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Bricks - Timetabling

This is obviously important to you, but is more important to the bricklayer. Your job, to you, is perhaps the central focus of your efforts and time.


Programming trade activities may not be part of your plan. The bricklayer, and all other sub-contractors for that matter, look on this as another job. To this end, the timetabling of their work program, so that productivity can be maintained, (wages earned and bills paid) is very important.

You may not have considered that brickwork for a single storey cottage can be completed in three to five days - so quickly, in fact, that you may not get the chance to oversee it.

You may be planning on building the house over a year and speed is not something you had considered. You may only have access to small amounts of funds at any one time, so paying out $2500-$4000 in one payment may not have crossed your mind.

If you want to be on site while the bricklayer is working, it may involve getting a bricklayer who will work weekends.

You may want to mix the mortar and generally assist the bricklayer. In this case, a part-time bricklayer who won't mind you helping him and will work for you on a day-labour basis as required. So timetabling the work from start to finish is important if you want happy sub-contractors.

If you intend to use sub-contractors for every phase of construction, a budget and timetable will need to be prepared to allow you to manage and control the project.

To assist you to do this, look for a cottage nearby that is about to start and detail and diarise all activities on-site from initial excavation to owner moving in or a 'For Sale' sign going up.

If possible, detail work done each day. This will assist you to prepare your own job plan and then attach your prices/budget to each trades operations week by week.

Confirmation of brick quantities

Prices for brickwork should be obtained well before brickwork becomes a critical part of your timetable. Don't leave everything till the last minute.

Preparation and planning will be repaid by well chosen sub-contractors, a realistic budget and timetable.

After selecting the plan of your owner built home, try to work out the number of bricks required for the job. Fifty bricks a m2 for 110mm brick veneer construction is a good guide.

Multiply length by height of each elevation of brickwork to obtain area (m2). Deduct area of doors and windows to calculate actual area of brickwork. Don't try to work to the nearest brick - somewhere within about 200 bricks should be sufficient.

My advice is to order an extra pallet of bricks to construct a BBQ, letter box, planter, etc. as bricks can sometimes be difficult to match exactly later, so don't under order. This can happen if you don't order all the bricks for your home at once.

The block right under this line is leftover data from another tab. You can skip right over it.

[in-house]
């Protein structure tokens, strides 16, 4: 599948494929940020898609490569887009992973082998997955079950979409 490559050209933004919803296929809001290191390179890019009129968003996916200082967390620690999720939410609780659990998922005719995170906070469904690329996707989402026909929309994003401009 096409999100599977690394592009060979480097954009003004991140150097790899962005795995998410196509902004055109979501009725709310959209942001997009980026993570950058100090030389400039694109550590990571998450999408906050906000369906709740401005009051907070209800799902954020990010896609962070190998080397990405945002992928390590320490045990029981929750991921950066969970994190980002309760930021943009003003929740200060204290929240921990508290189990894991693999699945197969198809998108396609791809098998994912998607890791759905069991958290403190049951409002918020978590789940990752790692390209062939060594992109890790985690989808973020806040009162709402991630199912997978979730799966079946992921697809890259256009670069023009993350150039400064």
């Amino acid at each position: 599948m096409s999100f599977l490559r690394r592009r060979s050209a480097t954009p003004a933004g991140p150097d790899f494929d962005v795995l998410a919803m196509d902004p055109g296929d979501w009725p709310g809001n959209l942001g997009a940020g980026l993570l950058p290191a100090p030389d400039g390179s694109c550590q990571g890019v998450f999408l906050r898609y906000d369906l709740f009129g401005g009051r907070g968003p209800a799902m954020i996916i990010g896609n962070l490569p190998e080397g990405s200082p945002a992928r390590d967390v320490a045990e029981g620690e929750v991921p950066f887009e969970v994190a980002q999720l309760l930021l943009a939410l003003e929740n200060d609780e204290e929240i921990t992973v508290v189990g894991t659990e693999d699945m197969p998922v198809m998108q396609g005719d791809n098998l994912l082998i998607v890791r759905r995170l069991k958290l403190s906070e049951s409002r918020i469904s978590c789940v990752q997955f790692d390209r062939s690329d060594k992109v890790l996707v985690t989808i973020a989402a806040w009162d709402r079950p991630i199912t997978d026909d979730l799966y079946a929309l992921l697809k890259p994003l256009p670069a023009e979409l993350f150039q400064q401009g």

The sub-contractor will also check the number of bricks as a matter of form. He will need to know this to estimate, firstly, the time needed to complete the work - remember he knows how many bricks he will need to lay each day. Secondly, to estimate how much he will charge you for the work and thirdly, he will want to make sure there are not parts of the brickwork that will cost extra.

From your calculations and the sub-contractors checks, you should arrive at a fairly accurate total to order.

Mortar quantity - Sand

Normally allowed for as a tonne of sand per 1000 bricks, this is a reasonable amount remembering that you can make arrangements to store sand properly on-site to avoid waste, children or rain scattering the sand around the site, causing loss.

Sand left over from bricklaying can always be used after the job is finished, to build a BBQ or act as bedding sand for small paved areas or making up garden beds.

Cement

The amount of cement normally required is four bags per 1000 bricks. This allows for a mix of about 5:1.

Lime

Lime is not always used in bricklaying mortar. It has fallen out of favour with bricklayers due to its dusty nature. Other additives also entered the scene 25 to 30 years ago which produced workable 'fatty' mortars, without the need for lime. Known as air entraining agents, or sometimes called plasticisers, they produced workable fatty mortar 'instantly', lime taking many hours to impart a fattiness to the mortar.

Lime fell into disuse, but it is generally agreed, that lime imparts qualities to mortar that cannot be duplicated by cement on its own, or chemical additives.